There is no doubt that BART provides a highly popular transportation service and is therefore a key element in providing mobility without people having to drive everywhere they go. For this, BART is of inestimable value to the Bay Area.
But at what cost?
Building BART was an extremely costly undertaking. Expanding it continues to be vastly more costly than it should be, as evidenced by the Federal Transportation Administration’s estimated cost of $9.15 billion for the BART Phase II subway through downtown San Jose. Operating BART is similarly over-priced and the Link 21 project is proceeding as if the sky’s the limit. Here are three separate windows through which a reader can see what’s going on at BART:
Read more here:
- On January 22, 2022 the Independent Institute https://www.independent.org/aboutus.asp published an article about BART entitled “Crime, Grime and Greed at BART” by Lawrence J. McQuillan, D., a Senior Fellow at the Institute. Here are some excerpts:
“…The Bay Area Rapid Transit (BART) system has received the California Golden Fleece® Award for its excessive employee compensation, reckless financial mismanagement, poor on-time performance, unsanitary conditions, and failure to prevent the system from becoming a magnet for criminals….. Based on BART’s own metrics and performance standards, the system fails on every count…In 2022, its 50th year of operations, BART’s deficiencies signal the need for profound changes.” Here are several of the Institute’s recommendations for improving BART service:
- “Fix BART first, and scrap its multibillion dollar expansion plans, [especially] since ridership is severely diminished and may not return for decades”, if ever.
- “End all government subsidies to BART, forcing [it] to improve customer service and focus on the top concerns of riders: safety, cleanliness, and reliability” or
- “Sell BART to a private, for-profit entity…”
- “Allow vigorous competition among transportation alternatives, both old and new, throughout the Bay Area”
The Institute believes that BART should be subject to a “market discipline”, which has been lacking for too long. McQuillan adds that “vigorous competition, a profit motive, and innovative customer-based revenue would improve service delivery while keeping costs manageable and ending risks to taxpayers”.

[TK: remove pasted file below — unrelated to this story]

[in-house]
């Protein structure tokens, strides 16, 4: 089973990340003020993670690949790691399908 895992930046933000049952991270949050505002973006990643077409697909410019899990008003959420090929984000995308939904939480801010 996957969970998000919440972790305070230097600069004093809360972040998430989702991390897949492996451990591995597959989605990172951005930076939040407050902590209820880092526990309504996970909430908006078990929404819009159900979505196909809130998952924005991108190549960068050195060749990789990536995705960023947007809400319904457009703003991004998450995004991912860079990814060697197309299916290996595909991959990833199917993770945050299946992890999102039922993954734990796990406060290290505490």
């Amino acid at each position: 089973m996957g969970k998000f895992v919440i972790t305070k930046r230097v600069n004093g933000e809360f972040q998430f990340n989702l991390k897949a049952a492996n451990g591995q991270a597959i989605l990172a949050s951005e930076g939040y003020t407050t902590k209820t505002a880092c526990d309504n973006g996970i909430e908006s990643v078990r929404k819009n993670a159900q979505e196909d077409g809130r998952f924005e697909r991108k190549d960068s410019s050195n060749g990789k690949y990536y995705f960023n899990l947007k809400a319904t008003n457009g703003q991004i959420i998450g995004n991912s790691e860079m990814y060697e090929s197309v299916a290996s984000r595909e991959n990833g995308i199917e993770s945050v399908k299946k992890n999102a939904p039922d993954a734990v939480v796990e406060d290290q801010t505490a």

- On June 6, 2022 the Alameda County Grand Jury issued its 2021-2022 Report. http://grandjury.acgov.org/grandjury-assets/docs/2021-2022/Grand.Jury.Report.2022.for.ITD.Web.pdf. The Grand Jury report includes a scathing 8-page summary (see page 125) about how BART’s management and Board of Directors have aggressively interfered with, resisted and undermined the work of the Inspector General’s (IG’s) office. BART’s first IG was appointed by Governor Newsom on June 21, 2019 to oversee the BART operation. The rationale for the assignment of an IG is succinctly characterized by the Grand Jury: “This public agency [BART], with a $2.4 billion annual budget, lacks proper financial structures and oversight”. Despite BART’s shortcoming its Board and staff continue to vigorously resist efforts to subject their operation to the scrutiny of an independent IG office and have gone so far as to side with the BART unions, in so far as limiting IG access to their members is concerned. So much for the independence of IG investigations. On February 2022 California Senate Bill 1488 was introduced to better “spell out the relationship between the IG’s office and the BART staff….”. On April 14, 2022, in response to its General Manager’s recommendation, “the BART Board voted 6 – 3 to oppose the bill unless amended”.
This chart below shows a BART IG office starved for the resources needed to do its job.
- In 2019 BATWG conducted a survey of what BART riders thought of its on-car and in-station conditions. Based in part on the result of the survey, during the last 4 years BATWG has repeatedly called the Board’s attention to a number of BART deficiencies including fare evasion, unsafe conditions on cars and in stations, a spotty maintenance record, a lack of transparency on the part of three of the BART Board committees (since improved), the undermining of the IG and, most recently, BART’s chaotic oncoming Link 21 report.
On June 13, 2022 BATWG submitted a Public Records Act (PRA) request for:
- Link21 Project task and subtask detail, including the chart of accounts established for managing expenditures and the budget associated with each account code.
- Project expenditures through April 30, 2022 for each project cost account code by expenditure category (i.e. direct labor, contractor labor, supplies & services expense, travel, etc.).
Here’s what we got in response:
As indicated the Link21 initial budget…covering just the on-going planning stage…is nearly $153 million.
The Link21 program now has seven prime consultants and multitudinous sub-consultants on board with an aggregate contracted value of $175 million. As shown in the above Project Expenditures Table, as of April 30th, 2022, these consultants had already spent a total of $44.2 million on “professional and technical services” ($43,865, 632 + $305,848).
Yet nowhere in the above tables above can any of the expenditures be broken out or otherwise identified and traced. For this reason it was not possible to judge whether or not the hemorrhaging Link 21 funds are being spent prudently. The Alameda County Grand Jury is correct in its criticism of BART. There is much to be done to get the Bay Area Rapid Transit District back on track.